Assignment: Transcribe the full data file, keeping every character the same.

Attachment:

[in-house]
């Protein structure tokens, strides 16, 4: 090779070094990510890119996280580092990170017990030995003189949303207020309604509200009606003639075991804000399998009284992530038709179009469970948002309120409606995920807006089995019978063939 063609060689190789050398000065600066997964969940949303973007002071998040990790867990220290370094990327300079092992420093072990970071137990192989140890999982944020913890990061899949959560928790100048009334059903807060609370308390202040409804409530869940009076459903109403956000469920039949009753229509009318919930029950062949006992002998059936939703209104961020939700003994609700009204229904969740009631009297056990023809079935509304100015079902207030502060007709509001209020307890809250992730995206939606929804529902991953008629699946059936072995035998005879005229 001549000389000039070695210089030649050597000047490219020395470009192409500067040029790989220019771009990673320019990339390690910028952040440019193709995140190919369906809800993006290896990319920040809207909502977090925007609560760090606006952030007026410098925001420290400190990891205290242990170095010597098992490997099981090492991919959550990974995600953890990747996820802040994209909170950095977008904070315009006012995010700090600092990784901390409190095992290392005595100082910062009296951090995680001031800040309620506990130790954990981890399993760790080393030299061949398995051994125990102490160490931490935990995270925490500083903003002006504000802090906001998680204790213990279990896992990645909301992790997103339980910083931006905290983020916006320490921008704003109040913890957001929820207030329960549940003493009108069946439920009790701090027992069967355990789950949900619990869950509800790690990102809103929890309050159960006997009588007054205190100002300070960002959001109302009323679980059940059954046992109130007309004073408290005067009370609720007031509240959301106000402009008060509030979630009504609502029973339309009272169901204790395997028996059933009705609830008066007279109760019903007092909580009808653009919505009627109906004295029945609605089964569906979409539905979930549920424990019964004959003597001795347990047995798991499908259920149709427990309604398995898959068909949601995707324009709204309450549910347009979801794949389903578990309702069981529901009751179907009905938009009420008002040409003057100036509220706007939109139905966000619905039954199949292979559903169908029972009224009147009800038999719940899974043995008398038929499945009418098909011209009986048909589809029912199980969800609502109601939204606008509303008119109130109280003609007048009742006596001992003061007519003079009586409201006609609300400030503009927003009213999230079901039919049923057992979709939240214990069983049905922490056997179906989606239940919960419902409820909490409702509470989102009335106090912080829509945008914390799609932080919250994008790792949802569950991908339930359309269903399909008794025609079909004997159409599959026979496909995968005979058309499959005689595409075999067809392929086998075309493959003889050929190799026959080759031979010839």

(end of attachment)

[in-house]
């Protein structure tokens, strides 16, 4: 090779070094990510890119996280580092990170017990030995003189949303207020309604509200009606003639075991804000399998009284992530038709179009469970948002309120409606995920807006089995019978063939 063609060689190789050398000065600066997964969940949303973007002071998040990790867990220290370094990327300079092992420093072990970071137990192989140890999982944020913890990061899949959560928790100048009334059903807060609370308390202040409804409530869940009076459903109403956000469920039949009753229509009318919930029950062949006992002998059936939703209104961020939700003994609700009204229904969740009631009297056990023809079935509304100015079902207030502060007709509001209020307890809250992730995206939606929804529902991953008629699946059936072995035998005879005229 001549000389000039070695210089030649050597000047490219020395470009192409500067040029790989220019771009990673320019990339390690910028952040440019193709995140190919369906809800993006290896990319920040809207909502977090925007609560760090606006952030007026410098925001420290400190990891205290242990170095010597098992490997099981090492991919959550990974995600953890990747996820802040994209909170950095977008904070315009006012995010700090600092990784901390409190095992290392005595100082910062009296951090995680001031800040309620506990130790954990981890399993760790080393030299061949398995051994125990102490160490931490935990995270925490500083903003002006504000802090906001998680204790213990279990896992990645909301992790997103339980910083931006905290983020916006320490921008704003109040913890957001929820207030329960549940003493009108069946439920009790701090027992069967355990789950949900619990869950509800790690990102809103929890309050159960006997009588007054205190100002300070960002959001109302009323679980059940059954046992109130007309004073408290005067009370609720007031509240959301106000402009008060509030979630009504609502029973339309009272169901204790395997028996059933009705609830008066007279109760019903007092909580009808653009919505009627109906004295029945609605089964569906979409539905979930549920424990019964004959003597001795347990047995798991499908259920149709427990309604398995898959068909949601995707324009709204309450549910347009979801794949389903578990309702069981529901009751179907009905938009009420008002040409003057100036509220706007939109139905966000619905039954199949292979559903169908029972009224009147009800038999719940899974043995008398038929499945009418098909011209009986048909589809029912199980969800609502109601939204606008509303008119109130109280003609007048009742006596001992003061007519003079009586409201006609609300400030503009927003009213999230079901039919049923057992979709939240214990069983049905922490056997179906989606239940919960419902409820909490409702509470989102009335106090912080829509945008914390799609932080919250994008790792949802569950991908339930359309269903399909008794025609079909004997159409599959026979496909995968005979058309499959005689595409075999067809392929086998075309493959003889050929190799026959080759031979010839």